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The Joys of Black Garlic! A True Delicacy for the Discerning Palette

Posted by Kevin Vadala / garlicshaker.com on

While black garlic originated in Korea, it is now sweeping across the nation, amazing everyone who tastes it. It is mostly used in gourmet foods cooked in upscale restaurants or seen on gourmet cooking shows (Iron Chef, Food Network, Top Chef New York), but the tasty treat should also have a place in your home. It’s sweet caramelized flavor and qualities will make you forget all of worst things about garlic.

Garlic has a rich history steeped in medicinal lore and often lauded for its health benefits. Many studies have shown its antibacterial effects and anti-fungal properties. Black garlic on the other hand, has also been around awhile and it was even rumored to grant immortality in Taoism mythology. But recently, since the Japanese Government Food Development Centre analyzed black garlic in 2005, black garlic has taken over as a superfood. It contains 17 times higher antioxidants than regular garlic, and also contains the natural compound S-Allycysteine that can help prevent cancer. Since then, Japan has shifted their technology to China, which is the largest producer of black garlic in the world. But that doesn't mean black garlic hasn't migrated to the states. The Korean company Black Garlic also distributes black garlic in the United States and is based in Hayward, California. That means enough black garlic to go around!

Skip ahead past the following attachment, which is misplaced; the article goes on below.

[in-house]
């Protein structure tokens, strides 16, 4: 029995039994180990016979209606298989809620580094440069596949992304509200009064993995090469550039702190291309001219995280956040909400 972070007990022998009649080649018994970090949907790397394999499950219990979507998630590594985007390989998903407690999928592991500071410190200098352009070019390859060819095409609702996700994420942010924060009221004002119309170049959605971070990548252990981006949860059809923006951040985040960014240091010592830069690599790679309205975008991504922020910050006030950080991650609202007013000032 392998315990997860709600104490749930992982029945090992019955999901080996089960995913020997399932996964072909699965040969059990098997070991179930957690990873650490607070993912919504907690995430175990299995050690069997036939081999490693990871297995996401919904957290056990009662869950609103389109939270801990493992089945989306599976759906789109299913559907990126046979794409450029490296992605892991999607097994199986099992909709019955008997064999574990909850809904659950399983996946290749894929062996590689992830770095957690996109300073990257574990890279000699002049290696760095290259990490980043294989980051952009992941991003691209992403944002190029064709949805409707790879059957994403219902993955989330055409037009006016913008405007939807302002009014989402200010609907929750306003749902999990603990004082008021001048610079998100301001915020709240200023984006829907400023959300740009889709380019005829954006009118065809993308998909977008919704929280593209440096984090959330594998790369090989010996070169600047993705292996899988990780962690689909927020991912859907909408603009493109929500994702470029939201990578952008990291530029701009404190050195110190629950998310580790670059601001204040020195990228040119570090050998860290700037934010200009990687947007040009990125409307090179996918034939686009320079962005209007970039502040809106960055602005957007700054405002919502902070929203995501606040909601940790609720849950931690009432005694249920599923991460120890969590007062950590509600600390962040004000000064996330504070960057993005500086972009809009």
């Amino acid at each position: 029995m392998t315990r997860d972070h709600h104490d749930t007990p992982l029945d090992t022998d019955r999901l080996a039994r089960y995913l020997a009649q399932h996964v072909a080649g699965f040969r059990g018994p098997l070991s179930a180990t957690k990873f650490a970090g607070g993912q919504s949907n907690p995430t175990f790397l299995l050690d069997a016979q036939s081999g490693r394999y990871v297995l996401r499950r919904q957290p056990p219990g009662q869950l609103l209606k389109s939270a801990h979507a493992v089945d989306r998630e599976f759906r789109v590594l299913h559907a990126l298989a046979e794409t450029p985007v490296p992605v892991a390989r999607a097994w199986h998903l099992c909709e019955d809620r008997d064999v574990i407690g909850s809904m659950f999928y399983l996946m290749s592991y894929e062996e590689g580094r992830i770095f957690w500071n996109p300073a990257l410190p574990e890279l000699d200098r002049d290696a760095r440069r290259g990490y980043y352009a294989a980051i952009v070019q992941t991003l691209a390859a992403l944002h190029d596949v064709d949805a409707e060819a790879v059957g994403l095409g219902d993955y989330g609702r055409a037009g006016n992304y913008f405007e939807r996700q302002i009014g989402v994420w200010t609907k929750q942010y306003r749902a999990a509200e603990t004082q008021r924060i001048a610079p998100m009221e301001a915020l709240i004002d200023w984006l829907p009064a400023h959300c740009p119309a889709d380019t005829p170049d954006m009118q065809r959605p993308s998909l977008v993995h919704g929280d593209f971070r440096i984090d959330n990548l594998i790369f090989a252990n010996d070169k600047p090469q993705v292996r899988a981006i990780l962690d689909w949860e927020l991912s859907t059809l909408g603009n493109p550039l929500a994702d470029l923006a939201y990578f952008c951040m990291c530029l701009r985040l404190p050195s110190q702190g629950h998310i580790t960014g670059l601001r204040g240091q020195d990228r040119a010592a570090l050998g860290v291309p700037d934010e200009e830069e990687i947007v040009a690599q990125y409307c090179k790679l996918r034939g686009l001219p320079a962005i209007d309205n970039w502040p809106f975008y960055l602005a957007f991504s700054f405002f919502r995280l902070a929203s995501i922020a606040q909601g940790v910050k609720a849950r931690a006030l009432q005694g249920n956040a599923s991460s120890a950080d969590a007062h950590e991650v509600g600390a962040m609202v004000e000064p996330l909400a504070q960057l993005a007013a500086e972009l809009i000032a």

Black garlic has a long cooking process that might not be so easy to make at home. Scott Kim, the owner of Black Garlic Company in California has a patent on his black garlic process and his machine. However, the process is similar as it is made by heating bulbs of fresh peeled garlic cloves over the course of several weeks, letting them cool for a week, and the end result is the black garlic cloves. The garlic cloves come out black because the garlic contains sugars and amino acids that produce Melanoidin- a dark colored substance that makes what would be white black garlic into what we know as black garlic. Many refer to this extended process as fermentation, but no microbial action takes place inside the process. Surprisingly, black garlic doesn't need any additives and mostly relies on the cooking process. Aging black garlic is what creates the extra nutrients because there are additional Polyphenol compound presences. When you look at black garlic you might be disgusted, but nothing about the end product is rotten- just aged.

Black garlic can be used for a variety of things. It has a versatile flavor that contains hints of molasses and balsamic vinegar. The jelly-like consistency is similar to soft dried fruit and when prepared perfectly, it can melt in your mouth. It can be ground up into puree or sauces, and it’s great on pizza. The soft texture of the garlic molds perfectly with steaming cheese. Or you can slice it up and top of a Bruschetta. You can even slice it up and serve it on a salad!

Black garlic is a relatively new food in terms of modern culinary acceptance. While garlic has been around since the beginning of recorder history, and black garlic might have existed prior; I think a new age is upon us with black garlic production and it is one that looks tasty, healthy, and exotic. 

To enjoy delicious black garlic try this garlic peeling trick!

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  • Garlic
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